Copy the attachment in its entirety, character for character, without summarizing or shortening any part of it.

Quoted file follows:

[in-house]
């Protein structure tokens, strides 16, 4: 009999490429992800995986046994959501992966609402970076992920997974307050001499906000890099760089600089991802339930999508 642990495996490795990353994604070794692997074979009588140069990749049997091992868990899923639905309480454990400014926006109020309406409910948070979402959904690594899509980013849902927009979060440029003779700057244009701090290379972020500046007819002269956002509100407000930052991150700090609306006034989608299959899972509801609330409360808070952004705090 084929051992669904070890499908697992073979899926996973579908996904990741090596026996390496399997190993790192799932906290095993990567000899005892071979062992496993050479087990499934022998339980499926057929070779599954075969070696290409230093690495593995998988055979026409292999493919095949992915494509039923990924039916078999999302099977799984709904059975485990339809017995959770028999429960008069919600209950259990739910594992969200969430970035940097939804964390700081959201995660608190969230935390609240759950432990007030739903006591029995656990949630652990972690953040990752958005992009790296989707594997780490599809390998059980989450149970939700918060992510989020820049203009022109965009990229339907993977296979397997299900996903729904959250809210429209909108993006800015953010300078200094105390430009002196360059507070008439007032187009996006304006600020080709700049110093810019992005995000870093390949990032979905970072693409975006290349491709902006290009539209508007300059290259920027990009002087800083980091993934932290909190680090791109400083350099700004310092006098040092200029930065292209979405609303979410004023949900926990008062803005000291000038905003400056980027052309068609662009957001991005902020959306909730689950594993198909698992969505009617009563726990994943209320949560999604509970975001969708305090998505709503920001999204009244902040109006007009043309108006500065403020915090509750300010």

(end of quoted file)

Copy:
[in-house]
């Protein structure tokens, strides 16, 4: 009999490429992800995986046994959501992966609402970076992920997974307050001499906000890099760089600089991802339930999508 642990495996490795990353994604070794692997074979009588140069990749049997091992868990899923639905309480454990400014926006109020309406409910948070979402959904690594899509980013849902927009979060440029003779700057244009701090290379972020500046007819002269956002509100407000930052991150700090609306006034989608299959899972509801609330409360808070952004705090 084929051992669904070890499908697992073979899926996973579908996904990741090596026996390496399997190993790192799932906290095993990567000899005892071979062992496993050479087990499934022998339980499926057929070779599954075969070696290409230093690495593995998988055979026409292999493919095949992915494509039923990924039916078999999302099977799984709904059975485990339809017995959770028999429960008069919600209950259990739910594992969200969430970035940097939804964390700081959201995660608190969230935390609240759950432990007030739903006591029995656990949630652990972690953040990752958005992009790296989707594997780490599809390998059980989450149970939700918060992510989020820049203009022109965009990229339907993977296979397997299900996903729904959250809210429209909108993006800015953010300078200094105390430009002196360059507070008439007032187009996006304006600020080709700049110093810019992005995000870093390949990032979905970072693409975006290349491709902006290009539209508007300059290259920027990009002087800083980091993934932290909190680090791109400083350099700004310092006098040092200029930065292209979405609303979410004023949900926990008062803005000291000038905003400056980027052309068609662009957001991005902020959306909730689950594993198909698992969505009617009563726990994943209320949560999604509970975001969708305090998505709503920001999204009244902040109006007009043309108006500065403020915090509750300010």